Ouroboros takes a different view of aging, looking at how ideas in the study of aging have aged.

Fight Aging tells us how to fight aging by fighting AGE, advanced glycation endproducts.

Speaking of endproducts, Dr. Aleksandr Kavokin tells us a tale, a tale of yellow poo. It ends with a promise “Next time let?s look for other types of stools: Black, green, red, floating, greasy, blood-tingled, bright-red blood stained, foul-smelling and so on.”

That isn’t the only thing coming out of some anuses. Science Made Cool tells us about pearlfish, parasitic fish that live in sea cucumbers, venturing out of the anus at night to forage.

On a perhaps related note, Orac discusses Dr. Eric Poehlman, who faces Jail for scientific misconduct. Poehlman faked data and used that data to obtain grants and prominence, until a colleague had the courage to stand up to him.

At Biocurious, André tells us about hybrid TIRF/AFM imaging, which allows him to manipulate a cell while watching it at a resolution of an electron microscope.

PZ Myers from Pharyngula shows what we can learn by dissecting embryos from half a billion years ago. These are the youngest remains of some of the oldest animals.

Scott Bird describes his own interesting experiment with biphasic sleep ? a nap in the evening followed by a full night’s sleep.

Genetics and Health brings us an interview with Rebecca Taylor, a proudly Catholic molecular scientist. The intersection of science, bioethics, and religion produces a lot of food for thought.

The Biotech Weblog tells us about some of the best places to work in the molecular biosciences. No word on the best places to work in the Catholic molecular biosciences.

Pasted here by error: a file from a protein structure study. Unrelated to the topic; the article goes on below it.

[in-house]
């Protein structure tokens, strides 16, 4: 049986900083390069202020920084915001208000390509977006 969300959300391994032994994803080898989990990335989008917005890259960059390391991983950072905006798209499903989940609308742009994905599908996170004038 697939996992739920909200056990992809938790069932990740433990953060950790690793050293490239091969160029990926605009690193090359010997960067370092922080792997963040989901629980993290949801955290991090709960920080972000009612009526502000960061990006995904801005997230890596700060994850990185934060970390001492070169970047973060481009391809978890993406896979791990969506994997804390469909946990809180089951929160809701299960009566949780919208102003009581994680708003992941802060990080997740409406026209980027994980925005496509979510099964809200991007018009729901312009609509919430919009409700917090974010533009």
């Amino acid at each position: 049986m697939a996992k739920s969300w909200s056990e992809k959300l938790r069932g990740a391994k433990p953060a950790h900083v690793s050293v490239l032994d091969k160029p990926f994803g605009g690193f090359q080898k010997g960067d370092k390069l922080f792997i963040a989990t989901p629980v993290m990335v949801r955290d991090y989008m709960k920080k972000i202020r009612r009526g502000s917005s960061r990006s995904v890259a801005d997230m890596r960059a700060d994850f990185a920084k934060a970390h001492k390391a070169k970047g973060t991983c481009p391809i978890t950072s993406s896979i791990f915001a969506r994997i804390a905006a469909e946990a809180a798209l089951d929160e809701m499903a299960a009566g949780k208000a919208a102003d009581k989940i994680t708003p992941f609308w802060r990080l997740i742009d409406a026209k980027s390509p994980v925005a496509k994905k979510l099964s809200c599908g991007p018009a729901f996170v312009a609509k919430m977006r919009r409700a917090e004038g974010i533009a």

Daniel Collins tells us about Hydraulic redistribution, the ways that flows of water in and out of plant roots can tie together plant communities.

I’ll close with a couple of stories about the surprising things that bacteria can do. First, Bora from A Blog Around the Clock tells us about magnetotactic bacteria, bacteria that use the Earth’s magnetic fields to orient themselves.

Finally, my post on Radiation for Food, a community of bacteria which live entirely on energy produced by radiation deep underground.

Comments

  1. #1 Kristjan Wager
    October 27, 2006

    Josh, thank you for putting this post up with such a short notice.

    There are some rather interesting posts there.

  2. #2 coturnix
    October 27, 2006

    Thank you for putting this together on such a short notice. Tangled Bank rocks. Every time, there are a couple of new blogs to discover and a few old friends to reconnect to.

  3. #3 Hsien Lei
    October 27, 2006

    Thank you for hosting at the last minute!! You’re a star. :)

  4. #4 merle
    October 29, 2006

    one thing liberals atheists and proevolutionists always forget was darwins deathbed salvation. he accepted jesus as his lord and savior and renounced his satanistic views about us coming from monkeys

    even when he was working he knew his theory was bunk because he couldnt believe that something like an eye could evolve from nothing. but go ahead and cherry pick the facts boys and girls. dont let anything like facts get in the way of your atheism.

  5. #5 Albatrossity
    October 29, 2006

    Merle

    Even though the theory of evolution will neither fall or be vindicated by the events occurring during one man’s death 124 years ago, you have let your religion blind you to the facts. According to both this CHRISTIAN website, and this secular one, your facts are wrong. As well as irrelevant in this thread.

  6. #6 Josh
    October 29, 2006

    Merle, that story about Darwin is false and irrelevant. Even if he did recant, it wouldn’t change the empirical evidence that evolutionary biologists, theist or atheist, base their scientific beliefs upon.

    As you would know if you read Darwin before mouthing off, Darwin’s comments on evolution began with an expression of skepticism (“To suppose that the eye … could have been formed by natural selection, seems, I freely confess, absurd in the highest possible degree”), but they didn’t end there. Sure, Darwin wrote, it might seem absurd, but he continued: